Journal of the Association for Information Systems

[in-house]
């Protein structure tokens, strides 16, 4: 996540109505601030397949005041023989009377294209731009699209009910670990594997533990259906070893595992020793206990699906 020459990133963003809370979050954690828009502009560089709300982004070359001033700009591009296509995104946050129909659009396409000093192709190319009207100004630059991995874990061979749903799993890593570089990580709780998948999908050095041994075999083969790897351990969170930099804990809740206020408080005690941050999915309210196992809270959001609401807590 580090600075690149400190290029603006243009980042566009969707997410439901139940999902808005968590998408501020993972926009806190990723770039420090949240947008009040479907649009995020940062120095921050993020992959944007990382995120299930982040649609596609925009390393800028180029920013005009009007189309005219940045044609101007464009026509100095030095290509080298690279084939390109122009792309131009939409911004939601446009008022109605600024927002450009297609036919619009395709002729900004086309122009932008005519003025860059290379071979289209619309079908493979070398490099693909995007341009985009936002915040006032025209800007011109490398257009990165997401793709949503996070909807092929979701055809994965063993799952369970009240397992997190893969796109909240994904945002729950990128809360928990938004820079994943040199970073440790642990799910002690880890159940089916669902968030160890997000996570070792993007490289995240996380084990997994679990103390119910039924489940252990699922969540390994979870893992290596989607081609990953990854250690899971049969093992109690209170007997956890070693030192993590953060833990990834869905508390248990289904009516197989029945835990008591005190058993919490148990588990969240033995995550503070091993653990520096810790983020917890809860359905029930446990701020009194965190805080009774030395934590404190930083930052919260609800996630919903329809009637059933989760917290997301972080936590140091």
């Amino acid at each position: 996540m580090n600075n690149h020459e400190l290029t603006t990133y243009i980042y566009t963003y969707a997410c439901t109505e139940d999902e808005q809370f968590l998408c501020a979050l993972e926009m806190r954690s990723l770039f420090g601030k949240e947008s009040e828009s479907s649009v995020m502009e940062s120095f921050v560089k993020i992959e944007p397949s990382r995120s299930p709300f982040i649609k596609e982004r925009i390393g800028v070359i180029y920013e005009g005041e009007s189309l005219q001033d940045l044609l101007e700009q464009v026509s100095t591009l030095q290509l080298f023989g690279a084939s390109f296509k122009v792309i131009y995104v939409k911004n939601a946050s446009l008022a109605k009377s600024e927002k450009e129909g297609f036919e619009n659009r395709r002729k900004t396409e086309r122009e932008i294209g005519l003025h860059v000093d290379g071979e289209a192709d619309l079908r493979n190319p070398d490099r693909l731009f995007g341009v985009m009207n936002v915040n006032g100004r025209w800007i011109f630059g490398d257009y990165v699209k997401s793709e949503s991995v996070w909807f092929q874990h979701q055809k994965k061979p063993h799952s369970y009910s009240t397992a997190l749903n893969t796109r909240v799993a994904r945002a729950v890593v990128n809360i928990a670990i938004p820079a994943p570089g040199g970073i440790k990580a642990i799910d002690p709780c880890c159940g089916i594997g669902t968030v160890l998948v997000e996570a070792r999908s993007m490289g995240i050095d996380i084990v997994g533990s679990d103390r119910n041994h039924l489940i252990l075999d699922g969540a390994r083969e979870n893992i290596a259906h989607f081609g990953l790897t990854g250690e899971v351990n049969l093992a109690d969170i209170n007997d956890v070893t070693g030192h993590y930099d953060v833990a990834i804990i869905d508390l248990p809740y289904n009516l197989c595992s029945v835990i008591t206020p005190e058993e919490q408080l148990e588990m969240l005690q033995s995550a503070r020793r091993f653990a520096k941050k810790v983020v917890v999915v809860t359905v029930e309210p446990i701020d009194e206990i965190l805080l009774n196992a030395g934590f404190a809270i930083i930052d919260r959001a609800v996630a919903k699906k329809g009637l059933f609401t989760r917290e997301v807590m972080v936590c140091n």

In the NeuroIS field, experimental software needs to simultaneously present experimental stimuli to participants while recording, analyzing, or displaying neurophysiological measures. For example, a researcher might record a user’s heart beat (neurophysiological measure) as the user interacts with an e-commerce website (stimulus) to track changes in user arousal or show a user’s changing arousal levels during an exciting game. In this paper, we identify requirements for a NeuroIS experimental platform that we call Brownie and present its architecture and functionality. We then evaluate Brownie via a literature review and a case study that demonstrates Brownie’s capability to meet the requirements in a complex research context. We also verify Brownie’s usability via a quantitative study with prospective experimenters who implemented a test experiment in Brownie and an alternative software. We summarize the salient features of Brownie as follows: 1) it integrates neurophysiological measurements, 2) it incorporates real-time processing of neurophysiological data, 3) it facilitates research on individual and group behavior in the lab, 4) it offers a large variety of options for presenting experimental stimuli, and 5) it is open source and easily extensible with open source libraries. In summary, we conclude that Brownie is innovative in its potential to reduce barriers for IS researchers by fostering replicability and research collaboration and to support NeuroIS and interdisciplinary research in cognate areas, such as management, economics, or human-computer interaction.